1. This Rule has been issued to show cause why the order of the District Judge of Faridpur, dated the 10th May, 1927, should not be set aside or such other order passed as to this Court may seem fit and proper. The order referred to in the Rule. is one by which the District Judge dismissed an appeal in his Court and affirmed the order of the Sadar Munsif of Faridpur, dated the 8th January, 1927, setting aside an auction sale. The Rule has been obtained by the decree holders-auction-purchasers.
2. A preliminary objection has been taken on behalf of the opposite party, namely, the judgment-debtors, which is to the effect that in point of fact no appeal lay to the learned District Judge from the order of the Munsif inasmuch as the Munsif was vested with final powers under Section 153 of the Bengal Tenancy Act and there was no question which could bring the case within the exception mentioned in that section. In support of this preliminary objection reference has been made to the case of Maharaj Bahadur Singh v. Karani Mai : AIR1927Cal633 . The decision in this case is an authority for the proposition that fraud in publishing or conducting a sale is not meant to be kept separate from irregularities in the publication or conduct thereof for the purpose of the Explanation to Section 153 of the Bengal Tenancy Act and that where an application is made under Order XXI, Rule 90 of the Code of Civil Procedure for setting aside a sale on the ground of material irregularity or fraud the mere fact that fraud is alleged would not give rise to a question of title within the meaning of the Exception so as to take the case out of the substantive provision of Section 153 of the Bengal Tenancy Act and thus give a right of appeal which is forbidden by that section. In opposition to that argument reference has been made to the Full Bench decision of this Court in the case of Kali Mandal v. Ramsarbaswar Chakravarti 32 C. 957 : 1 C.L.J. 476 : 6 C.W.N. 721 and to a very recent decision a note of which is to be found in 31 C.W.N. (Notes portion) page 107 the case being that of Prosad Kumar Dutt v. Surendra Nath Mitra 31 C.W.N. cvii (notes). Having read this last mentioned decision and also the cases referred to and relied upon therein I do not find any reason to dissent from the view which I expressed in the case of Maharaj Bahadur Singh v. Karani Mai : AIR1927Cal633 . I am, therefore, of opinion that the appeal which was filed before the District Judge from the decision of the learned Munsif was incompetent. The effect of holding that the preliminary objection is well-founded is to hold that the order against which this Rule is directed was passed without jurisdiction and one result of this a very curious results--is that that order will necessarily have to be set aside--a thing which the petitioner also asks for. But the justice of the case demands that the order of the Munsif which would be revived by reason of that of the learned District Judge being set aside should also be considered in this Rule because the order of the District Judge merely affirms the order of the learned Munsif. On perusing the order of the learned Munsif I find that it is not passed upon any sifficient or proper findings. The learned Munsif has set aside the sale holding that the petitioner came to know of the sale in the month of Falgoon last when he was resisted in his attempt to plough the land by the decree holder No. 1's son and he has also found that the processes were concealed. It is needless to say that these two findings even if they are accepted as entirely correct would not be sufficient for an order for setting aside the sale under Order XXI, Rule 90 of the Code. But then there is a further unsatisfactory feature in these proceedings, namely, that this order was passed on the basis of the uncross-examined testimony of the judgment-debtor himself, the petitioner in the present Rule not having appeared on the day when the case was taken up and his application for summoning his witnesses having been refused by the learned Munsif. It may be that there were some laches on the part of the petitioner in summoning his witnesses, but having taken into consideration the various orders that were passed from time to time in connection with the case I am not at all sure that the learned Munsif exercised a proper discretion in refusing the petitioner's application on the 8th January, 1927, and then proceeding with the case ex parte. On the whole in view of the circumstances of the case I think it would be more satisfactory to have the proceedings re-tried in the presence of both the parties, if possible, giving the petitioner an opportunity to adduce such evidence as ha may desire. I am accordingly of opinion that the Rule should be made absolute, Having regard, however, to the fact that the petitioner adopted a wrong course in filing an appeal against the order passed by the learned Munsif although no appeal lay from his decision and also in view of the fact that for what has happened the petitioner has got to blame himself, the order that I shall make would be conditional on the petitioner paying the costs to the opposite party.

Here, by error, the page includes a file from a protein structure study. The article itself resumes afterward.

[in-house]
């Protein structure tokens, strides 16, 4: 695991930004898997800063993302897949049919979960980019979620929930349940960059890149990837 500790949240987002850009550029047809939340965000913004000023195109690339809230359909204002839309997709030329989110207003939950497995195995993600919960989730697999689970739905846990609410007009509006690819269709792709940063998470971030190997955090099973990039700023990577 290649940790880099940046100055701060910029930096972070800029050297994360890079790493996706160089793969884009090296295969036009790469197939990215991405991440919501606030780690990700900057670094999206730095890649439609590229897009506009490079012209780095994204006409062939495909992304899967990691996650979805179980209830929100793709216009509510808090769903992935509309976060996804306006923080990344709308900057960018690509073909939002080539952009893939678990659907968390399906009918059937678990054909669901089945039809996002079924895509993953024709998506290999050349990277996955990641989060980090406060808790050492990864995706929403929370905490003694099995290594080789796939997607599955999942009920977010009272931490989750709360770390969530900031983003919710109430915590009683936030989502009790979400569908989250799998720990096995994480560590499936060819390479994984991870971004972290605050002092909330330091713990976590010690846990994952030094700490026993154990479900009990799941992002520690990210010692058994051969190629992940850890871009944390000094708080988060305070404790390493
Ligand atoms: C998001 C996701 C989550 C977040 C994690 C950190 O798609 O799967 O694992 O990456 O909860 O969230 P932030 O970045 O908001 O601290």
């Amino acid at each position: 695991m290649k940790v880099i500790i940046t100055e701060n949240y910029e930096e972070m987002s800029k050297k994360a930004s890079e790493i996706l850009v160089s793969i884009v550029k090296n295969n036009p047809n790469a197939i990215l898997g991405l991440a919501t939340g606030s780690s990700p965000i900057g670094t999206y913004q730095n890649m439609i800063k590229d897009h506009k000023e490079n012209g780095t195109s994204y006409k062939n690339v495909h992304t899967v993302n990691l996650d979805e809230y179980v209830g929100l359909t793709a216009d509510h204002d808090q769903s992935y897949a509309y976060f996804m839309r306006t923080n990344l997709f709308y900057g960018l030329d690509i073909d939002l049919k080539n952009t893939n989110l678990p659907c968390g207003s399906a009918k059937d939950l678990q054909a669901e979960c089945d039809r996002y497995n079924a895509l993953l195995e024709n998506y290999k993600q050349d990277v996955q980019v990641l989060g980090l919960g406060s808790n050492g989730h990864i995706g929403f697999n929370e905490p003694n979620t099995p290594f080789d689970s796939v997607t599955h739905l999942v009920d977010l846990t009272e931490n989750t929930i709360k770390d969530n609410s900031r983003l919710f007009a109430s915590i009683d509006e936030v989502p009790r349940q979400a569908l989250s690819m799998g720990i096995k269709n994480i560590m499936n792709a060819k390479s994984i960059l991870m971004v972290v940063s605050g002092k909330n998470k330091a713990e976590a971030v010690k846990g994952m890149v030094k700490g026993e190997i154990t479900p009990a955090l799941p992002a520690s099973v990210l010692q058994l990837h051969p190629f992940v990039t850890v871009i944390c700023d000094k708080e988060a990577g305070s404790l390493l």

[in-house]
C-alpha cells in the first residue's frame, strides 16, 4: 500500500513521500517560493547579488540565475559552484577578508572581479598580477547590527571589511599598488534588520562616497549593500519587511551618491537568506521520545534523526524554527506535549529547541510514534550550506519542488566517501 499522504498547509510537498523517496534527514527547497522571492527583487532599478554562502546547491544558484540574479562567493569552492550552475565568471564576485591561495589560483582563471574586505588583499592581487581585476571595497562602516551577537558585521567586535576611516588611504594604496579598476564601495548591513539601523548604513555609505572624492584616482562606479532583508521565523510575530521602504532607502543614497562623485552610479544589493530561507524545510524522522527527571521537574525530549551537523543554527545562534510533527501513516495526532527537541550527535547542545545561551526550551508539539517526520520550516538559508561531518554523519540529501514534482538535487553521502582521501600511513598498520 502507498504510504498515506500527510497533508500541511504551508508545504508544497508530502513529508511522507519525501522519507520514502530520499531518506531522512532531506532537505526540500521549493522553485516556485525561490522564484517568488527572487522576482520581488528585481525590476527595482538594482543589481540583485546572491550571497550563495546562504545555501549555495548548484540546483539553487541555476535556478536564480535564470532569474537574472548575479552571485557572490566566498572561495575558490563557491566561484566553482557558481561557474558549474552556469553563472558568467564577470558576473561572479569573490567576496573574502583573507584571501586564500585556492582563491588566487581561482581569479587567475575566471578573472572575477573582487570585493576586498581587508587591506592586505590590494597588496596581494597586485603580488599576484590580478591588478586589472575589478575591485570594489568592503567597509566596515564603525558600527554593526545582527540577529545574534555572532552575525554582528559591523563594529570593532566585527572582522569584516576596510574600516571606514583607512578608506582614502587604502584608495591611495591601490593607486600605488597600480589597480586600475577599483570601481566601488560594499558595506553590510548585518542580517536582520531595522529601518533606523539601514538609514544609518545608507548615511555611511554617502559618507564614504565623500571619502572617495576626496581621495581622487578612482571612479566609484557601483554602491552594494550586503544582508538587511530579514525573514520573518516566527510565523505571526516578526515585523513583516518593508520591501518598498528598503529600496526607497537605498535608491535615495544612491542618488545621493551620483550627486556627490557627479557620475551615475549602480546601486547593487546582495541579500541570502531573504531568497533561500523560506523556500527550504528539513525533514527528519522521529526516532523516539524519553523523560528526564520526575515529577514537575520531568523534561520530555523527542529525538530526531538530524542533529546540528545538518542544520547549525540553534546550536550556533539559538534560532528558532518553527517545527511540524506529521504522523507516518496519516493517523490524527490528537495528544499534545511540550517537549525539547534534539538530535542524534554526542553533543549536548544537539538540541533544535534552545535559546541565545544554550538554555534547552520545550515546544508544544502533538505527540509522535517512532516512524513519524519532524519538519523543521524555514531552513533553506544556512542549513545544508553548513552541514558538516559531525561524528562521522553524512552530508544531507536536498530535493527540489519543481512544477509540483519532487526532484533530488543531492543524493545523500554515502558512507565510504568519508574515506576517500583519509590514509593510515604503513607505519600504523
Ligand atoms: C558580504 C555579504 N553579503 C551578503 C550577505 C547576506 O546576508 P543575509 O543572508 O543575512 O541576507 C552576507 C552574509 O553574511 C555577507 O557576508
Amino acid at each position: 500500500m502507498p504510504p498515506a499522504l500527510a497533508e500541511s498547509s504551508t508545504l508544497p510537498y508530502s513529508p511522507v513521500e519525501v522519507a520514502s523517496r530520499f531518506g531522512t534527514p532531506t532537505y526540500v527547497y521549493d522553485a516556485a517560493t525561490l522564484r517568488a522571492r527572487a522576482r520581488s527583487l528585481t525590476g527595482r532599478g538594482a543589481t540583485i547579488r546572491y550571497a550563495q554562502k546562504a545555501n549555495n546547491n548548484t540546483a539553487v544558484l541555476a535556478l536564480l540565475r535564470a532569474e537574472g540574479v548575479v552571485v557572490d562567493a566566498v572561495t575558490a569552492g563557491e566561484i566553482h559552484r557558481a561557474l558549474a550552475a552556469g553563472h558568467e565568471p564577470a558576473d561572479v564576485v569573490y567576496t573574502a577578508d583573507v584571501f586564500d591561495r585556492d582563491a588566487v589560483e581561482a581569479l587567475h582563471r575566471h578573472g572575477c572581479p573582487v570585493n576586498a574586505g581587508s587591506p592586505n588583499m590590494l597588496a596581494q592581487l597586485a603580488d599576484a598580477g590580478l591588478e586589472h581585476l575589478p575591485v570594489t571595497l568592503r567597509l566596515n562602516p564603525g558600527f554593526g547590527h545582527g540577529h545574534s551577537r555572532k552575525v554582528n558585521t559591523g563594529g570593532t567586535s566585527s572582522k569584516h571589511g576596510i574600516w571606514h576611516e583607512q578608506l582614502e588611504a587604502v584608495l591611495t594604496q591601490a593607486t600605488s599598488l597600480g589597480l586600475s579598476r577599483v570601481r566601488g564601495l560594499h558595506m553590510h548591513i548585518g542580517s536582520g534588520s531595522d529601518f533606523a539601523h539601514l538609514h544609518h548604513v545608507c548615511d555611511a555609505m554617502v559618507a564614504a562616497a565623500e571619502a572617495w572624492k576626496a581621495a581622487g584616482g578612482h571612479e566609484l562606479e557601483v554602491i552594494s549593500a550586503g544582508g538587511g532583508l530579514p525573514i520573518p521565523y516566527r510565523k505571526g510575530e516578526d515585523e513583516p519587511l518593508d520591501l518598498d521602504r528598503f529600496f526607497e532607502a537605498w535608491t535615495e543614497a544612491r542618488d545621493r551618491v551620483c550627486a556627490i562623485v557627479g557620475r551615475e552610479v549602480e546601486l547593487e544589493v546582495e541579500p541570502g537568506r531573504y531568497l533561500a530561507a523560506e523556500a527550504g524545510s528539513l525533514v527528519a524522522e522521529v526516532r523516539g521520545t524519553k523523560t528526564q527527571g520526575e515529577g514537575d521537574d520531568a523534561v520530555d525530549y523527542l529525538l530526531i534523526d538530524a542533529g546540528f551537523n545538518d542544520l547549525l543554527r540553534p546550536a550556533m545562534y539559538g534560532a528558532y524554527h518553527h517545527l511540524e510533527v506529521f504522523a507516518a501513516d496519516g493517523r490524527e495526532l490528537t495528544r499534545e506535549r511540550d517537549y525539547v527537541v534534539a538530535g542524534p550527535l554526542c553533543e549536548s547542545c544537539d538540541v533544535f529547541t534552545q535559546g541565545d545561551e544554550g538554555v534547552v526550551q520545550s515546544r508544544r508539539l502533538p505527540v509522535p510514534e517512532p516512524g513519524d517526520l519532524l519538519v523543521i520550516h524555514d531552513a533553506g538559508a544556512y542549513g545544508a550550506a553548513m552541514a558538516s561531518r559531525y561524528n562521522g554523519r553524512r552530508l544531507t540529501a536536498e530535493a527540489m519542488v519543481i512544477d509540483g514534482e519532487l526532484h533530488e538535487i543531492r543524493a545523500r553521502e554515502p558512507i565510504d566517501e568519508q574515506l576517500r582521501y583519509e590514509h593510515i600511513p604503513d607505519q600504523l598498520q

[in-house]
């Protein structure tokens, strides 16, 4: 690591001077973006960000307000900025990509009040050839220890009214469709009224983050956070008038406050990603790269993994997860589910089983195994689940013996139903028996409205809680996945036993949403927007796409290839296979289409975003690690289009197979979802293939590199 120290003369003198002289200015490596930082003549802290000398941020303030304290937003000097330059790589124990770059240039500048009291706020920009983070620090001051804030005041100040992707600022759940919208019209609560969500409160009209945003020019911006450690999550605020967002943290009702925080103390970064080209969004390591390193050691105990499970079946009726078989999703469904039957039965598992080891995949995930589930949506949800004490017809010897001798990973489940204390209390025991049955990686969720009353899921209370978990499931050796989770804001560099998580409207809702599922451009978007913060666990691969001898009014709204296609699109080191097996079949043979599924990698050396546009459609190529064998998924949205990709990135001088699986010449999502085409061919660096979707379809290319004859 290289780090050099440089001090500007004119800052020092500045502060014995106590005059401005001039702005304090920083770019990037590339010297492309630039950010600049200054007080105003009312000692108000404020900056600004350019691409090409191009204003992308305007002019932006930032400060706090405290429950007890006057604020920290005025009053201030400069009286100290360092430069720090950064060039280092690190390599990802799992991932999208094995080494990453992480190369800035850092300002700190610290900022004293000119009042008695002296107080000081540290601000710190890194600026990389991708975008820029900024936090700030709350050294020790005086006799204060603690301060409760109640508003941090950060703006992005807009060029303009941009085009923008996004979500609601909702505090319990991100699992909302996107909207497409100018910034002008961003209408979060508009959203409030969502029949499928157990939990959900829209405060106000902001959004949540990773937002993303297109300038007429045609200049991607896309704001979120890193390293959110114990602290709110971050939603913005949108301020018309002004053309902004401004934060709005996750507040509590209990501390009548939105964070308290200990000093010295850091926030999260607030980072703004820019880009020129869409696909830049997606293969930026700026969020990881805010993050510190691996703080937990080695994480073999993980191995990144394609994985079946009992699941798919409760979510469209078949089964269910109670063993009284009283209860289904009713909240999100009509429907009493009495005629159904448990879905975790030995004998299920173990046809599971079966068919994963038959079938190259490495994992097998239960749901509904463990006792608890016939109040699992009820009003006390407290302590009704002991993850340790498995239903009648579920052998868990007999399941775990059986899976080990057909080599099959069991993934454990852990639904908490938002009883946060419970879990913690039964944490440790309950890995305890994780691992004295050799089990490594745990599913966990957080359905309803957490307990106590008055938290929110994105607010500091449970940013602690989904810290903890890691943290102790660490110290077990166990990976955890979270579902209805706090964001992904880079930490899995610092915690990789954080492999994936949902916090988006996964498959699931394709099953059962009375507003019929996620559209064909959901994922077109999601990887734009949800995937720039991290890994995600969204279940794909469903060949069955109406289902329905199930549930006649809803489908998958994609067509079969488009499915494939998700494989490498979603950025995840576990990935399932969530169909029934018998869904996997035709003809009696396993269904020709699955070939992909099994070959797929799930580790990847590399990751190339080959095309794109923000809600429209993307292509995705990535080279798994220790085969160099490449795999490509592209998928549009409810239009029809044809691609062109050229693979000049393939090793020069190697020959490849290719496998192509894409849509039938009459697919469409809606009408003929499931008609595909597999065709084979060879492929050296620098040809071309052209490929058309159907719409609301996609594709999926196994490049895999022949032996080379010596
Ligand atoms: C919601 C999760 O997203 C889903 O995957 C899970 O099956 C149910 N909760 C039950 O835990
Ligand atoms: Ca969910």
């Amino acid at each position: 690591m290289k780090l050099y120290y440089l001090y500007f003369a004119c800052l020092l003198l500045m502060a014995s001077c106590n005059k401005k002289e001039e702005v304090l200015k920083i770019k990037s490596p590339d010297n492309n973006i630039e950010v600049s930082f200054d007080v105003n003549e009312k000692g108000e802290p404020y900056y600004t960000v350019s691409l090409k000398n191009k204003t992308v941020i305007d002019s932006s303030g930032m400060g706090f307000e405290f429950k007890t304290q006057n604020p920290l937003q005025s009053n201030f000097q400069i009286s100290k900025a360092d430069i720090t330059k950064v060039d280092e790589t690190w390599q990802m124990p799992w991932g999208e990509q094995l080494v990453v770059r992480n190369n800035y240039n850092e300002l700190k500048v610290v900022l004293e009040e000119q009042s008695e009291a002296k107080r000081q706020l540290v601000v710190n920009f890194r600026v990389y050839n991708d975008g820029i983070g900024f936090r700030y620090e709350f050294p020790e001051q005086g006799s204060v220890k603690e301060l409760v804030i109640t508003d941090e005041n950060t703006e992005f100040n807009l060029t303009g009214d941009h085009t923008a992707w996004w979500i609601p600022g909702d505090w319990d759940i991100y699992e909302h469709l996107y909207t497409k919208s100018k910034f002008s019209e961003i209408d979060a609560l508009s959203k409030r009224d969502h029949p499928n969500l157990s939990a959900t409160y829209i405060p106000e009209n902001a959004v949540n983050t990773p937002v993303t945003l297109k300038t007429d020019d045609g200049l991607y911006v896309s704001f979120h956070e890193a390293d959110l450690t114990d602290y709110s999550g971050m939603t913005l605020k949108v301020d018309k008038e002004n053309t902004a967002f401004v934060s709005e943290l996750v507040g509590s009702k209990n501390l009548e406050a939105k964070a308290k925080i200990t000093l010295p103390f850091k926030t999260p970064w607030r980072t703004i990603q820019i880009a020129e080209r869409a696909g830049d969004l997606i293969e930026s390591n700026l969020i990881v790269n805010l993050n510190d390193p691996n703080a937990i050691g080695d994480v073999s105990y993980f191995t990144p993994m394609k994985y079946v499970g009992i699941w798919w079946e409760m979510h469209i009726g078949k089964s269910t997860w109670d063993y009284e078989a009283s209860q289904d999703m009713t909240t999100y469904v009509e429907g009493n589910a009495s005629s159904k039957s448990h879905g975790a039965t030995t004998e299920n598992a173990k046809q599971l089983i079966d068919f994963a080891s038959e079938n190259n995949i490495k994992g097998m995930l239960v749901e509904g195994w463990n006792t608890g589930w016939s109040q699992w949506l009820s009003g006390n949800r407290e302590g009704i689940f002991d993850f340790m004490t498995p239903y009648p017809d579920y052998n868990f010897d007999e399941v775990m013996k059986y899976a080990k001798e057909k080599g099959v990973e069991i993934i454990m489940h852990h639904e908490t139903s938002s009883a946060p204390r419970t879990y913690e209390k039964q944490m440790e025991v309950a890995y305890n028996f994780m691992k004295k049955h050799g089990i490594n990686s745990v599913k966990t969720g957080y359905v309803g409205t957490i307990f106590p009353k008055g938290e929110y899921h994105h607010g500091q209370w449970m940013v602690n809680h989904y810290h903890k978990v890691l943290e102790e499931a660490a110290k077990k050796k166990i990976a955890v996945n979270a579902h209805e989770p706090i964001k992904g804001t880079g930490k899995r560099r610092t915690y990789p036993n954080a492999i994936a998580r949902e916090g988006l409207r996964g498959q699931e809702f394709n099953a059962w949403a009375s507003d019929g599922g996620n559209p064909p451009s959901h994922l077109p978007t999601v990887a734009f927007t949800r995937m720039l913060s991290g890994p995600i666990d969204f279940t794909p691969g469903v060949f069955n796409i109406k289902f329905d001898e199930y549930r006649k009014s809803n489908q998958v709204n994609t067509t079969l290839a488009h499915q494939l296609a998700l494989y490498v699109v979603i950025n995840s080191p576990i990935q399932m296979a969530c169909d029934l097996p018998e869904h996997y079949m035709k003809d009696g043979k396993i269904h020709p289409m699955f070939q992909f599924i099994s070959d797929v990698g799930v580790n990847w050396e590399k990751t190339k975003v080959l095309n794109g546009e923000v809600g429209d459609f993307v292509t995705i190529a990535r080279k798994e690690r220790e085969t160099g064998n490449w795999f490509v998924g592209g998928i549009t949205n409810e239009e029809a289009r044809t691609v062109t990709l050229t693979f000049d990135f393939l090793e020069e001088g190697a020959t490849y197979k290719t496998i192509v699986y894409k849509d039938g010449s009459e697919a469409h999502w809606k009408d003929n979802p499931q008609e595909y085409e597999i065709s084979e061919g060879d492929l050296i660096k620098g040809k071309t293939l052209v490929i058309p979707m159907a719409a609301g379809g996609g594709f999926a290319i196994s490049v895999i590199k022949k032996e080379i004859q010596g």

3. I accordingly direct that in the event of the petitioner paying to the opposite party within a month of the arrival of the records in the Court of the learned Munsif the decretal costs of this Rule hearing-fee therein being assessed at Rs. 16 together with Rs. 8 as Pleader's fee for the proceedings in the Court of the Munsif the Rule will be made absolute, the orders passed by the learned District Judge and by the learned Munsif will be set aside and the proceedings under Order XXI, Rule 90 of the Code will be retried. If the petitioner fails to make the said payment within the time aforesaid the Rule will stand discharged with costs:--one gold mohur.